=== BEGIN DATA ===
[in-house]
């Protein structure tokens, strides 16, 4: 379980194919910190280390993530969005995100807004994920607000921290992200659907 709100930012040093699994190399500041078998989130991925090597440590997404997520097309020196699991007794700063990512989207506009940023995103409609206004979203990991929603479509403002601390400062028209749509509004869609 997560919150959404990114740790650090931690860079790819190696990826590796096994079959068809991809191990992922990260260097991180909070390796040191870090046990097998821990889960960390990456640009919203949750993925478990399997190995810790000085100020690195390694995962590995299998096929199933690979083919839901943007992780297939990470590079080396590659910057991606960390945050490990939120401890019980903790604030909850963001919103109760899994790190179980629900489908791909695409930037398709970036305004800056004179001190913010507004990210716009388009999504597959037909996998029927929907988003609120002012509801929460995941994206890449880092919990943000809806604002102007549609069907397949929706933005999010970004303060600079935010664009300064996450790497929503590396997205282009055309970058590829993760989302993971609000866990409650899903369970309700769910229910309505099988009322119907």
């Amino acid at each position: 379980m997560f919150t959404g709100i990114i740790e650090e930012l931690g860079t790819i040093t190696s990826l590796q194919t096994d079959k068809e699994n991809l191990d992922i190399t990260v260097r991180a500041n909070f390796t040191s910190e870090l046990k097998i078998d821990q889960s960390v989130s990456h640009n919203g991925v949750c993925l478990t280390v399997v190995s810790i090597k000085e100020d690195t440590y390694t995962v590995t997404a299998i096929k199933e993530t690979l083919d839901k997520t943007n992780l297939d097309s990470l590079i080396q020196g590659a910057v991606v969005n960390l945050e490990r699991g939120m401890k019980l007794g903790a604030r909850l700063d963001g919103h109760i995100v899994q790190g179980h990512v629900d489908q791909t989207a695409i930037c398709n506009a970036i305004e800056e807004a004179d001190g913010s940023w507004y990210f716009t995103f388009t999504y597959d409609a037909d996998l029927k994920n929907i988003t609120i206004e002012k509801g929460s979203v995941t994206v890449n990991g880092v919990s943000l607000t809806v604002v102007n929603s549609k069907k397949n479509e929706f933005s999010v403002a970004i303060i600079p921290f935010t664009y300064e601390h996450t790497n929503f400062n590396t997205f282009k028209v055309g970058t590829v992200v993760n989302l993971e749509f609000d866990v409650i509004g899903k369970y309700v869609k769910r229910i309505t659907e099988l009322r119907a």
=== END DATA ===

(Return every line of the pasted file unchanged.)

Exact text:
[in-house]
């Protein structure tokens, strides 16, 4: 379980194919910190280390993530969005995100807004994920607000921290992200659907 709100930012040093699994190399500041078998989130991925090597440590997404997520097309020196699991007794700063990512989207506009940023995103409609206004979203990991929603479509403002601390400062028209749509509004869609 997560919150959404990114740790650090931690860079790819190696990826590796096994079959068809991809191990992922990260260097991180909070390796040191870090046990097998821990889960960390990456640009919203949750993925478990399997190995810790000085100020690195390694995962590995299998096929199933690979083919839901943007992780297939990470590079080396590659910057991606960390945050490990939120401890019980903790604030909850963001919103109760899994790190179980629900489908791909695409930037398709970036305004800056004179001190913010507004990210716009388009999504597959037909996998029927929907988003609120002012509801929460995941994206890449880092919990943000809806604002102007549609069907397949929706933005999010970004303060600079935010664009300064996450790497929503590396997205282009055309970058590829993760989302993971609000866990409650899903369970309700769910229910309505099988009322119907």
């Amino acid at each position: 379980m997560f919150t959404g709100i990114i740790e650090e930012l931690g860079t790819i040093t190696s990826l590796q194919t096994d079959k068809e699994n991809l191990d992922i190399t990260v260097r991180a500041n909070f390796t040191s910190e870090l046990k097998i078998d821990q889960s960390v989130s990456h640009n919203g991925v949750c993925l478990t280390v399997v190995s810790i090597k000085e100020d690195t440590y390694t995962v590995t997404a299998i096929k199933e993530t690979l083919d839901k997520t943007n992780l297939d097309s990470l590079i080396q020196g590659a910057v991606v969005n960390l945050e490990r699991g939120m401890k019980l007794g903790a604030r909850l700063d963001g919103h109760i995100v899994q790190g179980h990512v629900d489908q791909t989207a695409i930037c398709n506009a970036i305004e800056e807004a004179d001190g913010s940023w507004y990210f716009t995103f388009t999504y597959d409609a037909d996998l029927k994920n929907i988003t609120i206004e002012k509801g929460s979203v995941t994206v890449n990991g880092v919990s943000l607000t809806v604002v102007n929603s549609k069907k397949n479509e929706f933005s999010v403002a970004i303060i600079p921290f935010t664009y300064e601390h996450t790497n929503f400062n590396t997205f282009k028209v055309g970058t590829v992200v993760n989302l993971e749509f609000d866990v409650i509004g899903k369970y309700v869609k769910r229910i309505t659907e099988l009322r119907a």